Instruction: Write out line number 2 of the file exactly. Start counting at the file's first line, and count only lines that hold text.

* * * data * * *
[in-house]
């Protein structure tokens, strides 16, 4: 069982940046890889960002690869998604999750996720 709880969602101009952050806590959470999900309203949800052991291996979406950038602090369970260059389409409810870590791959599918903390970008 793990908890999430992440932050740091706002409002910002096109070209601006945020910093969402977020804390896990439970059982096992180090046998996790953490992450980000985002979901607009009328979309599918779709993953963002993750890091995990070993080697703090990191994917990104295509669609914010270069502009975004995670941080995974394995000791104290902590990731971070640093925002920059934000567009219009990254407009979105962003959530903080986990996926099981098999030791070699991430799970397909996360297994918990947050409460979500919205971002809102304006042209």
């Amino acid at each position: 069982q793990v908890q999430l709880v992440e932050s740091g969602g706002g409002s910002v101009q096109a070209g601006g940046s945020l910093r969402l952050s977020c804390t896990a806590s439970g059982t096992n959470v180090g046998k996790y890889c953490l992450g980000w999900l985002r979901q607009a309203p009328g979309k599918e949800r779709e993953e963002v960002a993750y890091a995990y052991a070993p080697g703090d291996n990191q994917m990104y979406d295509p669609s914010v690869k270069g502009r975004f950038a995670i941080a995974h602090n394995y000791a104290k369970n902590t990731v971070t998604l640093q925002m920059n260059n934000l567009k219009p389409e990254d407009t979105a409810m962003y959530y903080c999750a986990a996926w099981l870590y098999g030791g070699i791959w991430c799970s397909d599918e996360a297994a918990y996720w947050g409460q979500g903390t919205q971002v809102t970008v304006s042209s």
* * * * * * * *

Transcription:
């Protein structure tokens, strides 16, 4: 069982940046890889960002690869998604999750996720 709880969602101009952050806590959470999900309203949800052991291996979406950038602090369970260059389409409810870590791959599918903390970008 793990908890999430992440932050740091706002409002910002096109070209601006945020910093969402977020804390896990439970059982096992180090046998996790953490992450980000985002979901607009009328979309599918779709993953963002993750890091995990070993080697703090990191994917990104295509669609914010270069502009975004995670941080995974394995000791104290902590990731971070640093925002920059934000567009219009990254407009979105962003959530903080986990996926099981098999030791070699991430799970397909996360297994918990947050409460979500919205971002809102304006042209």